Open Society takes Hungary to court over ‘Stop Soros’ law
News | 24.09.2018
Open Society Foundations is taking the Hungarian government to court over legislation that makes it illegal for individuals or organizations to support asylum seekers, claiming the law undermines democracy and establishes a “dangerous precedent.”
The organization, which was founded by American-Hungarian financier George Soros, has filed a case to the European Court of Human Rights in Strasbourg on behalf of its Hungarian legal entity, it said in a statement Monday.
The so-called Stop Soros legislation “breaches the guarantees of freedom of expression and association enshrined in the European Convention of Human Rights and must be repealed,” the organization said.
“Open Society is filing cases before the Constitutional Court and the ECHR on the same day, rather than awaiting a response from the Hungarian courts, because of the current and ongoing damage being done by the legislation and because Hungary’s courts have become increasingly reluctant to challenge the government,” it said.
Under the new Hungarian legislation, which was approved by the Hungarian parliament in June, anyone found to be “facilitating illegal immigration,” including by assisting nongovernmental organizations that help migrants seek asylum, faces up to a year in jail.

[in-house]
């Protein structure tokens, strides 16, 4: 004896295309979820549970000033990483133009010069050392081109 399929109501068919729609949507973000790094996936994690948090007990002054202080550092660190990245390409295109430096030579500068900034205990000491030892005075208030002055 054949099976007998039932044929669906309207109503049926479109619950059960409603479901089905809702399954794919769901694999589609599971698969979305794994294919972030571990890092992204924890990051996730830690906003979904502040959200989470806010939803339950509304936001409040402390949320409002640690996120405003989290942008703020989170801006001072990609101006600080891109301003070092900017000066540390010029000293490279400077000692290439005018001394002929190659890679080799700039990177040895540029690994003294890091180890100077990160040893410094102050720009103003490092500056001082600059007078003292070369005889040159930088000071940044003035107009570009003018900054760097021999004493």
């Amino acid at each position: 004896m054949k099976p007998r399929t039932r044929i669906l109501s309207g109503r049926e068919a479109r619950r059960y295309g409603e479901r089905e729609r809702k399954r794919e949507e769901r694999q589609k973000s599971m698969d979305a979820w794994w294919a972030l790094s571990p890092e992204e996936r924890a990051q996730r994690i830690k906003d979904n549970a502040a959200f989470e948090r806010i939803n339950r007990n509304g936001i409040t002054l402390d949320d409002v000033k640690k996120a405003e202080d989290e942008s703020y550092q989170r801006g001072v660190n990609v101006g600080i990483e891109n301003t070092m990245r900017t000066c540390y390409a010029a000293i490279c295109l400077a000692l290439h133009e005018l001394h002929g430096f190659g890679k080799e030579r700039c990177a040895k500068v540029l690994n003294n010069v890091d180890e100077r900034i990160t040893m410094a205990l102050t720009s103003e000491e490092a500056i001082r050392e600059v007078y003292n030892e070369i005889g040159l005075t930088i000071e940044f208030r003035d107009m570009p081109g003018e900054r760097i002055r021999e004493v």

It also includes measures to further restrict asylum rules and a 25 percent tax on foreign donations received by those deemed supporters of illegal migration, which Open Society claimed will make it possible to “target all funding for human rights groups and NGOs.”
“There is only one thing this legislation will stop — and that’s democracy,” said Patrick Gaspard, the president of the Open Society Foundations. “The Hungarian government has fabricated a narrative of lies to blind people to the truth: that these laws were designed to intimidate independent civil society groups, in another step towards silencing all dissent.”
The foundation announced in May it would close its operation in Hungary and move to Berlin, saying it faced deteriorating legal conditions and security concerns.
Earlier this month, members of the European Parliament passed a motion declaring that Hungary is at risk of breaching the EU’s core values and triggering a disciplinary process over rule-of-law issues.
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